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National Restaurant Association - Drinks ban passes in NYC; industry vows to fight on

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Drinks ban passes in NYC; industry vows to fight on

New York City's Board of Health has approved Mayor Michael Bloomberg's plan to ban the sale of sweetened beverages above 16 ounces at restaurants and other foodservice operations.

The health board, appointed by the mayor, voted 8-0 (with one abstention) in favor of the ban, which will prohibit restaurants, delis, food carts, stadium concession stands and movie theaters from selling sugared drinks, such as soda, iced tea, energy drinks, some smoothies and certain coffee beverages, in containers larger than 16 ounces. Unless blocked by a judge, the ban, which is the first of its kind, will take effect in six months, a board spokeswoman said.

The National Restaurant Association expressed disappointment in the passage of the ban, saying it unfairly targets restaurants and is a misguided tactic to impact the obesity problem.

"This proposal creates an uneven playing field from a business perspective, and produces a false sense of accomplishment in the fight against obesity," said Scott DeFife, the NRA's executive vice president of policy and government affairs. "The restaurant industry is committed to a proactive role in addressing obesity. We are disappointed in the board's vote today, and will continue to push for solutions that will truly impact consumer health in a positive way."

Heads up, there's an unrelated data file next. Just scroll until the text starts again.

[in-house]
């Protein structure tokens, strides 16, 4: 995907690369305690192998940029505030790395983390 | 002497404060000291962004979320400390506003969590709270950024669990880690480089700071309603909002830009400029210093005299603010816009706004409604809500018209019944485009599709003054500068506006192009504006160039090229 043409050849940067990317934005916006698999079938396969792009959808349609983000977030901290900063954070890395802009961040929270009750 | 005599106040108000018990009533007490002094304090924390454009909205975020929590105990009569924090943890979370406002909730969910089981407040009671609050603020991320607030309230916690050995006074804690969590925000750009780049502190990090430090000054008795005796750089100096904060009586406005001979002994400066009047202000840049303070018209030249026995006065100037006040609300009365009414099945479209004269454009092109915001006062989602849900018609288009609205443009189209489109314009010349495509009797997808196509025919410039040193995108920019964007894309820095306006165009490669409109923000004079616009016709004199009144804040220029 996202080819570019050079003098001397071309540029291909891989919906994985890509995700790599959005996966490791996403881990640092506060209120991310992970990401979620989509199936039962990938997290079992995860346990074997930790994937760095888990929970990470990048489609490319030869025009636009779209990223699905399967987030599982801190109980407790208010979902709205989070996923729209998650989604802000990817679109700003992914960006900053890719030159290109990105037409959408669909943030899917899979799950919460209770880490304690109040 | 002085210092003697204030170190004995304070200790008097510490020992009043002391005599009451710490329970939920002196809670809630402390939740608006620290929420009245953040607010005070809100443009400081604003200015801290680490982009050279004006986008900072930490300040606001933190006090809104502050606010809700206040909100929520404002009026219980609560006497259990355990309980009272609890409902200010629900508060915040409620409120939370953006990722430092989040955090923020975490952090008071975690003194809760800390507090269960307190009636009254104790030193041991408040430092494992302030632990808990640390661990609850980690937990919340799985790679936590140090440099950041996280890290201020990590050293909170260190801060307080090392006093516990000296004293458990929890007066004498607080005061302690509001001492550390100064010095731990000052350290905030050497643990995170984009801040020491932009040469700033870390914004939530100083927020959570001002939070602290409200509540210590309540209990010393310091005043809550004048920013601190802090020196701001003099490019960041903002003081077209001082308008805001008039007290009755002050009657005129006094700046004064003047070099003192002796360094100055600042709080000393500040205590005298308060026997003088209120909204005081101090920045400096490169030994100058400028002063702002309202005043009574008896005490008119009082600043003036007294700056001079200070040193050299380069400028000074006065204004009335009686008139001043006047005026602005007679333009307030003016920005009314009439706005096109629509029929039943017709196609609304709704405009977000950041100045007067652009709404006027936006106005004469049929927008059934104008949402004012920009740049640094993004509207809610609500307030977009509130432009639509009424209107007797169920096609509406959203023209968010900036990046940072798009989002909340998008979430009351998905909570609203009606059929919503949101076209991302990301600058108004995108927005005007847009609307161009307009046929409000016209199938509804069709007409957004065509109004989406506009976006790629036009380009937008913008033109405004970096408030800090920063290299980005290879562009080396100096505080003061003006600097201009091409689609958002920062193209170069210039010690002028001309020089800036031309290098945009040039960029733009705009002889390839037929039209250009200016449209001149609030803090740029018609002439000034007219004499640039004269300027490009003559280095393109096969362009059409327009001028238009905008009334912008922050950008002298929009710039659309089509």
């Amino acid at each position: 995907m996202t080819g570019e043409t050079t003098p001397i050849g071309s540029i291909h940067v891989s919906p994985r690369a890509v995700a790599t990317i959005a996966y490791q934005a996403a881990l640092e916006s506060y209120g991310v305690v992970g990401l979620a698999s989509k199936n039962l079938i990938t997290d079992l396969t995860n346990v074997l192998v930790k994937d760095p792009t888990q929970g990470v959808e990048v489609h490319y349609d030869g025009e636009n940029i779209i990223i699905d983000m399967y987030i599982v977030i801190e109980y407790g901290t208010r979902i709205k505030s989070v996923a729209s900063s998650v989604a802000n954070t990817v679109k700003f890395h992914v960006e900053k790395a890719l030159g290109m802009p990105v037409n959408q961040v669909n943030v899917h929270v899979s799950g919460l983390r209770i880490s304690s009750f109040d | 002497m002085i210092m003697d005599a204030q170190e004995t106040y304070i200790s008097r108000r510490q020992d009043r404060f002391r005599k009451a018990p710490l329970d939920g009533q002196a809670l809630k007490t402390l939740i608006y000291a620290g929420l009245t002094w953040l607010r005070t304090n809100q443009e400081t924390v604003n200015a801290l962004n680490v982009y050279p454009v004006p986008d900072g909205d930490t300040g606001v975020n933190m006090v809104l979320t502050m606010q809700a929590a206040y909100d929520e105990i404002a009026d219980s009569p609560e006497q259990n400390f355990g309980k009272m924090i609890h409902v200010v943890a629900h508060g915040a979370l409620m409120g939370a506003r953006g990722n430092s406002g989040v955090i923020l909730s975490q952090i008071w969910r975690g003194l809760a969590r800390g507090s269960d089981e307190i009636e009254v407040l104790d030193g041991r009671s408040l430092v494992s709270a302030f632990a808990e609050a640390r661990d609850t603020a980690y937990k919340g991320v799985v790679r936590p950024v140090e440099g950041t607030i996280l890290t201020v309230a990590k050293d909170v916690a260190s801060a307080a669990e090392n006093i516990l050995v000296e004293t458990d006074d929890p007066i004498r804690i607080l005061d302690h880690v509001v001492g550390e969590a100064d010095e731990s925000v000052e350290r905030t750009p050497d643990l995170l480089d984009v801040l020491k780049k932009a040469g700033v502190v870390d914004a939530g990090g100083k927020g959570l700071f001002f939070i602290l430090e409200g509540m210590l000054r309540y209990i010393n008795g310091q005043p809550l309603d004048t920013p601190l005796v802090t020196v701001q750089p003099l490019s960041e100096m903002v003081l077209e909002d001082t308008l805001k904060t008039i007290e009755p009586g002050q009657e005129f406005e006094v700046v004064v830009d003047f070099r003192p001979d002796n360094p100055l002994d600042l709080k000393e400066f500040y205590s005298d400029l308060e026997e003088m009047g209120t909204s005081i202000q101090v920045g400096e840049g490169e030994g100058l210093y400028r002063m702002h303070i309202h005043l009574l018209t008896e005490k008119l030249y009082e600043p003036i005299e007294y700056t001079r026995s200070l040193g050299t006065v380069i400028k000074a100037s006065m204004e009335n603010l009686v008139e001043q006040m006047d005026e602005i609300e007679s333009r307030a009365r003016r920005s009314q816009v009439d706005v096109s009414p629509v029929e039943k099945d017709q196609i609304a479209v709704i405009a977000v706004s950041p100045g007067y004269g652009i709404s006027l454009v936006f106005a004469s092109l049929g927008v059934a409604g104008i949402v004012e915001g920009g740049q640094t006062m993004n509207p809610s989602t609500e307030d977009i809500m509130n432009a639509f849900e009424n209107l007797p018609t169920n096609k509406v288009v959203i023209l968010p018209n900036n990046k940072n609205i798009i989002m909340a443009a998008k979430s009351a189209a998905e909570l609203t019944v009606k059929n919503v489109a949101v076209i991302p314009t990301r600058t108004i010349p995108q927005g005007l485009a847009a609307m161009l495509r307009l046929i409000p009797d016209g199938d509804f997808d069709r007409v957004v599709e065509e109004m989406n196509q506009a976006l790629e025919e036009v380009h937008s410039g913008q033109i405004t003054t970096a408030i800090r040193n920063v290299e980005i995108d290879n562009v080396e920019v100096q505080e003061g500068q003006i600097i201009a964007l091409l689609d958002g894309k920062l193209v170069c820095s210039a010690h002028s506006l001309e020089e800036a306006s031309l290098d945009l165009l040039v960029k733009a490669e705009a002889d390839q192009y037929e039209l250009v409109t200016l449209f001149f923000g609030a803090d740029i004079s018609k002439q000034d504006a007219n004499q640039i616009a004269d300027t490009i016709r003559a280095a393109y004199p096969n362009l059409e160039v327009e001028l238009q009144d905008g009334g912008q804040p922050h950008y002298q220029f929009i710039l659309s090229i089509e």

According to the mayor's office, the ban was proposed as a way of dealing with the city's growing obesity problem. Critics, however, say the ban by itself would not impact the issue and would just be a detriment to business growth.

"Proposals like the soda ban discourage new business and hurt our reputation as the dining capital of the world," said Andrew Moesel, a spokesman for the New York State Restaurant Association. "Reducing obesity is an important goal, but we want to partner with government to come up with effective ways to confront the problem. What we don't need is more burdensome regulation making it harder for businesses to function and skewing the competitive landscape."

Eliot Hoff, spokesman for New Yorkers for Beverage Choices, a coalition that opposes the ban, said the group would continue to fight against the measure. The NRA is a founding member of the coalition. According to the group, more than 250,000 people signed a petition against the measure.

"This is not the end," Hoff said. "We are exploring legal options and all other avenues available to us. We will continue to voice our opposition to this ban and fight for the right of New Yorkers to make their own choices, and we will stand with the business owners who will be hurt by these arbitrary limitations."

Joy Dubost, Ph.D., R.D., the NRA's director of nutrition and healthy living, said the ban is "bewildering" because it restricts restaurants from serving the beverages even though consumers can purchase them in any size at convenience or grocery stores.

"According to the Centers for Disease Control, the majority of consumers purchase their sweetened beverages from convenience and grocery stores," she said, "and those stores aren't even included in the Mayor's proposal. Instead of demonizing sugary beverages in restaurants, we need to focus on policies and education that will truly influence behavioral change."

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